Hapless dupe: (taptaptaptap) "No, it's an elevator company, Shindler Lifts. For real, I read it on the internet. They make elevator buttons that let you decide when the door closes by how many times you bang on it. What floor do you want?"   

       Nervous elevator passenger: "Uhh, I'm getting off here thanks."
doctorremulac3, Jul 23 2012

       The Schindler's lifts part is true. As for the rest of [Max's] story....?
AusCan531, Jul 23 2012

       //Schindler's lifts// I wonder if their lift music is provided by John Williams?
mitxela, Jul 23 2012

       //Hapless dupe: (taptaptaptap) //   

       Well, you see, you've got it wrong there. It's tap- tap, tap-tap-tap, tap-tap-tap (on any floor-select button). 2-3-3.   

       Allegedly it's because (a) emergency codes differ from country to country so there was no point using "911" or "999" (which would be too many taps, anyway) and/or:   

       (b) The designer who made the specs had three children called Berta, Carl and Clara (the initial letters of which are 2, 3 and 3 if you count A=1, B=2 etc).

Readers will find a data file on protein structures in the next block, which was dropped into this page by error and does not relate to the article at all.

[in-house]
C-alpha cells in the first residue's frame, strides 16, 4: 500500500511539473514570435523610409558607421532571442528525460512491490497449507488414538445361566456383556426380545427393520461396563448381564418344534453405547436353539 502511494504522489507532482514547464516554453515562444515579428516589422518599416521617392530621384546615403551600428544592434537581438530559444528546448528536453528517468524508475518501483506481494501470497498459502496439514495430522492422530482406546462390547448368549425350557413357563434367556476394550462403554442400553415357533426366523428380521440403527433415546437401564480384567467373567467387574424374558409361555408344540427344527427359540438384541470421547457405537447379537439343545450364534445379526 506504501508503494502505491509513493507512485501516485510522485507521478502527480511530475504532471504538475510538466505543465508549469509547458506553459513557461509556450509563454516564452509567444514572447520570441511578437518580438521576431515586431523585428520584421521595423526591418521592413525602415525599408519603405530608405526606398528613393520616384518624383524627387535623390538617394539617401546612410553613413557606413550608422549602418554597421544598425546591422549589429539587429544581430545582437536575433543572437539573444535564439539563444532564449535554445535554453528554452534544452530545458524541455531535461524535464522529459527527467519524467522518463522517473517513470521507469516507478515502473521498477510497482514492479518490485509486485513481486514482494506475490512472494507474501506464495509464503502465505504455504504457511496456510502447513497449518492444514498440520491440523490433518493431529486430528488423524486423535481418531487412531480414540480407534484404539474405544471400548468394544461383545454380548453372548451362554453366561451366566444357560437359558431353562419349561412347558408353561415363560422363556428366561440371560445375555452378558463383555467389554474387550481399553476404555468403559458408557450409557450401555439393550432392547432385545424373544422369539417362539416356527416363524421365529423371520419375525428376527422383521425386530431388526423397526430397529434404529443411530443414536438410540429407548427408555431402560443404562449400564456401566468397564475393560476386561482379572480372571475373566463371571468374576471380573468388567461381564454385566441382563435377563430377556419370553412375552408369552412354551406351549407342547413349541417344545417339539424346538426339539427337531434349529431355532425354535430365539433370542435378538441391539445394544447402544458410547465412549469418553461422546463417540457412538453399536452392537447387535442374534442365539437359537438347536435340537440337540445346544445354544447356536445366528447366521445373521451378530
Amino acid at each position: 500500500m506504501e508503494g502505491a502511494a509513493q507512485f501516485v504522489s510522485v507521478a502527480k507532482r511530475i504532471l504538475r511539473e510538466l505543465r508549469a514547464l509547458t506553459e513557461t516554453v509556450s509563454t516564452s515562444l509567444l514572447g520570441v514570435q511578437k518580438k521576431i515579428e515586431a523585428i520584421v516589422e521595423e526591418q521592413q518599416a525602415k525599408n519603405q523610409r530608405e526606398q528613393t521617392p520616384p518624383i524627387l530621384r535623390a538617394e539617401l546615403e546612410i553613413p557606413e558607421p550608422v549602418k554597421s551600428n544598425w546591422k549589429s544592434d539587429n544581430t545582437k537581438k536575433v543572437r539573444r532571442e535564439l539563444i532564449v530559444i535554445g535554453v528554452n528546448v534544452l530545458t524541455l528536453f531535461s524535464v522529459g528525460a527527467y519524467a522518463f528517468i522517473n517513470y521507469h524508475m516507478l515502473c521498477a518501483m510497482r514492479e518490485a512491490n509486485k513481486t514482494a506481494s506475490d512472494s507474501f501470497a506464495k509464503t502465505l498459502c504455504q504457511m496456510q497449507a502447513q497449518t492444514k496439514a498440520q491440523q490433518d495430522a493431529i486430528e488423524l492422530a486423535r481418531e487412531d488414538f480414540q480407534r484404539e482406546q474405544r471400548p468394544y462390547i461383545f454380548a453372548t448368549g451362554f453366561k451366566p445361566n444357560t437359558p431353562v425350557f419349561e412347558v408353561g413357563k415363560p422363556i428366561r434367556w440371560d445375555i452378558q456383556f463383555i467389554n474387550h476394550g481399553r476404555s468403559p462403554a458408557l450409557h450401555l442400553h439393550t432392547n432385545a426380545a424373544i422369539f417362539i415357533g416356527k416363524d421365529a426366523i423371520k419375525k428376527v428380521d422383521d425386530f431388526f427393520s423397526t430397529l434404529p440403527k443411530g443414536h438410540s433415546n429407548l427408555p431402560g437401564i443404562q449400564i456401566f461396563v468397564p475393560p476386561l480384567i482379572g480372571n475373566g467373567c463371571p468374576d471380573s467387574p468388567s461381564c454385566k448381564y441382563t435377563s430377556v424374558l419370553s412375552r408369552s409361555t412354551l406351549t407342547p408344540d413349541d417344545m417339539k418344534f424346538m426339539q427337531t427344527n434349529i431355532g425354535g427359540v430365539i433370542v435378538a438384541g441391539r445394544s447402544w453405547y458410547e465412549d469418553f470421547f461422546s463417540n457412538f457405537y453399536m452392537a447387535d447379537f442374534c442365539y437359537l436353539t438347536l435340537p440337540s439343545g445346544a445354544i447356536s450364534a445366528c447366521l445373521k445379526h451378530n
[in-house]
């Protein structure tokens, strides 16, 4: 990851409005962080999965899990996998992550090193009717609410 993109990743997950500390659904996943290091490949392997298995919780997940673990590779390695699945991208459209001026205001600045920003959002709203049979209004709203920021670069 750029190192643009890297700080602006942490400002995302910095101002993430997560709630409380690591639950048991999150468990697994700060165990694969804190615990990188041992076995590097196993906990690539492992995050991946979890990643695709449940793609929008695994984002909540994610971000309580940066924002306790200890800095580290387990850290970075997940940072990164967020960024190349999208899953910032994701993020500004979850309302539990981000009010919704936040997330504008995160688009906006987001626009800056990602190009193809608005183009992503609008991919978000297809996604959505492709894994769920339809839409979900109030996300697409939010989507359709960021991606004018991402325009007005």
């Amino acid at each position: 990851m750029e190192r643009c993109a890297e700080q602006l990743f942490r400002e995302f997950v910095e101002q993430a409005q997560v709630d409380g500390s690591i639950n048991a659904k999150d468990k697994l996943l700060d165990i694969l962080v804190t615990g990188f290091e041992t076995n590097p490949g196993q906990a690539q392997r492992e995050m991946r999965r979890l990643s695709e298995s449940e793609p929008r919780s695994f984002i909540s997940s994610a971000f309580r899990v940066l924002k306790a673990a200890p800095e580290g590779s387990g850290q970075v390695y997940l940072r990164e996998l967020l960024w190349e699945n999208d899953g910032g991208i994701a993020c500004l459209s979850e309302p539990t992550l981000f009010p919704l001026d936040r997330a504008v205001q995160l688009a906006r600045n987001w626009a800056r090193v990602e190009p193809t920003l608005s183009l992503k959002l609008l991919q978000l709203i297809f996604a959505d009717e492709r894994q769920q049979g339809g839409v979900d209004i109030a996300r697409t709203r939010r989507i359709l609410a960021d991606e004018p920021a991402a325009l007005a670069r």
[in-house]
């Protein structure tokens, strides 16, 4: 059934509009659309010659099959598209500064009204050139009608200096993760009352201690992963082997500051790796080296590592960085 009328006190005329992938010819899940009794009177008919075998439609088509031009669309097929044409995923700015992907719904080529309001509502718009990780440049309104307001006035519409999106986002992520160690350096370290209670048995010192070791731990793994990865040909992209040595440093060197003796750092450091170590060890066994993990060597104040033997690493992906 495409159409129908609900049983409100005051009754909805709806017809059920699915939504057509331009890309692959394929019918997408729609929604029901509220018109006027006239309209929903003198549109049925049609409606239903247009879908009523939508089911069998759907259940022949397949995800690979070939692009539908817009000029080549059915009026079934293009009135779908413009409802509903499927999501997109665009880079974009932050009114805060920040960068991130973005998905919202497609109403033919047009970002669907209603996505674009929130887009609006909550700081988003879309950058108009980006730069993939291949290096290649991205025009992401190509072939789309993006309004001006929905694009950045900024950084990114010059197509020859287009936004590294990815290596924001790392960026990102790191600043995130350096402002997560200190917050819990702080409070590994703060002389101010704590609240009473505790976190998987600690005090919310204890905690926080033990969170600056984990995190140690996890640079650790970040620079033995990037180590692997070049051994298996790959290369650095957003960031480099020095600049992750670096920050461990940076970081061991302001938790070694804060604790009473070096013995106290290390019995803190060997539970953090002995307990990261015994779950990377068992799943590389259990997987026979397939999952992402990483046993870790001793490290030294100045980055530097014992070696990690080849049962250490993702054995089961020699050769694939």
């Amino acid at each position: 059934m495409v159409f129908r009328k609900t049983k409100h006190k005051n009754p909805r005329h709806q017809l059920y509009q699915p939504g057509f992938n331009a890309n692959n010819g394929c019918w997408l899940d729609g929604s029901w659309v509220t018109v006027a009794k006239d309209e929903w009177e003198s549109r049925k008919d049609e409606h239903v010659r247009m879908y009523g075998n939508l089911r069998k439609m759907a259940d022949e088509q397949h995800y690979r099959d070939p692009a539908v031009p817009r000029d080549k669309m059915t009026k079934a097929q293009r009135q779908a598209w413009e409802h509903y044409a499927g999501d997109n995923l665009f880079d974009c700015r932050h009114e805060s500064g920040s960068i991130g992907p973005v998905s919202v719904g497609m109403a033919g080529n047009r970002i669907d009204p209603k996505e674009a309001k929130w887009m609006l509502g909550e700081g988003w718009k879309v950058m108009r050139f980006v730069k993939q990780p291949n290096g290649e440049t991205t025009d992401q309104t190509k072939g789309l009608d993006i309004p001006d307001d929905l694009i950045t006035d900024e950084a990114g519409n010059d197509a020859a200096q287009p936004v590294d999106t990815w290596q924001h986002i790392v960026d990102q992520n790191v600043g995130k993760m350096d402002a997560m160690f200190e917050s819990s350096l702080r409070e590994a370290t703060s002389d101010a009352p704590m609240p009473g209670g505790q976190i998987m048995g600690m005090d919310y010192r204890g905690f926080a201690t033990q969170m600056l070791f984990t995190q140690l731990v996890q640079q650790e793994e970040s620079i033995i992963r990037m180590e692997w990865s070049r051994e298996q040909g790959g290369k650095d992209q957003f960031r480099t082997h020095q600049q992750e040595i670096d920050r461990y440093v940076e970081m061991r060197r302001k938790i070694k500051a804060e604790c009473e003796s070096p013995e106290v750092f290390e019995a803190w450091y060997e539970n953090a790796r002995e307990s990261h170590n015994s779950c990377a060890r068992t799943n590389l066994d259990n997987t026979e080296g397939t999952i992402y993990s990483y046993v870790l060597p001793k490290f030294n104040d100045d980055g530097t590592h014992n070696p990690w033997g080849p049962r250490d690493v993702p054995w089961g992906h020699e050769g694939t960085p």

Obviously, if the designer had been American, it would have been "shave and and a haircut". (The same code is used in many American-made elevators, though. In fact, in one of those rare outbreaks of common sense, all lift manufacturers who implement this feature use the same code.)
MaxwellBuchanan, Jul 23 2012

       This works fine for areas where no cars ever appear or where high bodycounts are standard.
Phrontistery, Jul 24 2012

       I don't see why, the light would turn red for the cars before the "Walk" sign illuminated. Pushing the button faster would just hasten the process.
doctorremulac3, Jul 24 2012

       As a kid, I used to think traffic lights had an inbuilt "Jeff" backdoor, in that if emergency services wanted to stop traffic immediately, they just had to do SOS in Morse Code on the button. It worked for me for about a week (I assume coincidentally) so I was convinced and I've tried it ever since, albeit with mixed results.
theleopard, Jul 24 2012